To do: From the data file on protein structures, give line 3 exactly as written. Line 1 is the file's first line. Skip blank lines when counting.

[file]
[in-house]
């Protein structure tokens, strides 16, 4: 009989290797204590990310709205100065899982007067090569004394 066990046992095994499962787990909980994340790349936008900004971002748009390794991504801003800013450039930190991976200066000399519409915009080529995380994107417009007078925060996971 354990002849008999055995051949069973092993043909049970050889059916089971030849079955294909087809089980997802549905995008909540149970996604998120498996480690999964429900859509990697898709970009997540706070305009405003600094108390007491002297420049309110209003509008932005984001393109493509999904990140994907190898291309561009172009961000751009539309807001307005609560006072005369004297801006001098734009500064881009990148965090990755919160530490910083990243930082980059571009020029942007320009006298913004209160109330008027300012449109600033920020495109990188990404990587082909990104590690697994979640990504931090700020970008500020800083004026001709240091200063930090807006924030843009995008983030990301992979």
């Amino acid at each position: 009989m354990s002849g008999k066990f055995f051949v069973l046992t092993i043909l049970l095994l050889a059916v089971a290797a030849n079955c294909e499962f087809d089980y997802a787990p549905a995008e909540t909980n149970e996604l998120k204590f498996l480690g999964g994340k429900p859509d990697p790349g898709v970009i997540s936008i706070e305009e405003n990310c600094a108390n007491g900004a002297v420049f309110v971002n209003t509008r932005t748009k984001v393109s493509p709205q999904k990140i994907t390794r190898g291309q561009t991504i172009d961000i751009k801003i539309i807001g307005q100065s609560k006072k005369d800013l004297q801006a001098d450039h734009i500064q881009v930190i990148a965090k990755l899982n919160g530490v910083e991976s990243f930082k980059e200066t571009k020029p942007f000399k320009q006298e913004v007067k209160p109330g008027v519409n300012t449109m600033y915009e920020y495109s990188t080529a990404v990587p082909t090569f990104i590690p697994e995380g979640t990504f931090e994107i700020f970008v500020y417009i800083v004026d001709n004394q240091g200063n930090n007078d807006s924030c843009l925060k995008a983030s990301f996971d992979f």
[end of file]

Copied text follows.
């Amino acid at each position: 009989m354990s002849g008999k066990f055995f051949v069973l046992t092993i043909l049970l095994l050889a059916v089971a290797a030849n079955c294909e499962f087809d089980y997802a787990p549905a995008e909540t909980n149970e996604l998120k204590f498996l480690g999964g994340k429900p859509d990697p790349g898709v970009i997540s936008i706070e305009e405003n990310c600094a108390n007491g900004a002297v420049f309110v971002n209003t509008r932005t748009k984001v393109s493509p709205q999904k990140i994907t390794r190898g291309q561009t991504i172009d961000i751009k801003i539309i807001g307005q100065s609560k006072k005369d800013l004297q801006a001098d450039h734009i500064q881009v930190i990148a965090k990755l899982n919160g530490v910083e991976s990243f930082k980059e200066t571009k020029p942007f000399k320009q006298e913004v007067k209160p109330g008027v519409n300012t449109m600033y915009e920020y495109s990188t080529a990404v990587p082909t090569f990104i590690p697994e995380g979640t990504f931090e994107i700020f970008v500020y417009i800083v004026d001709n004394q240091g200063n930090n007078d807006s924030c843009l925060k995008a983030s990301f996971d992979f």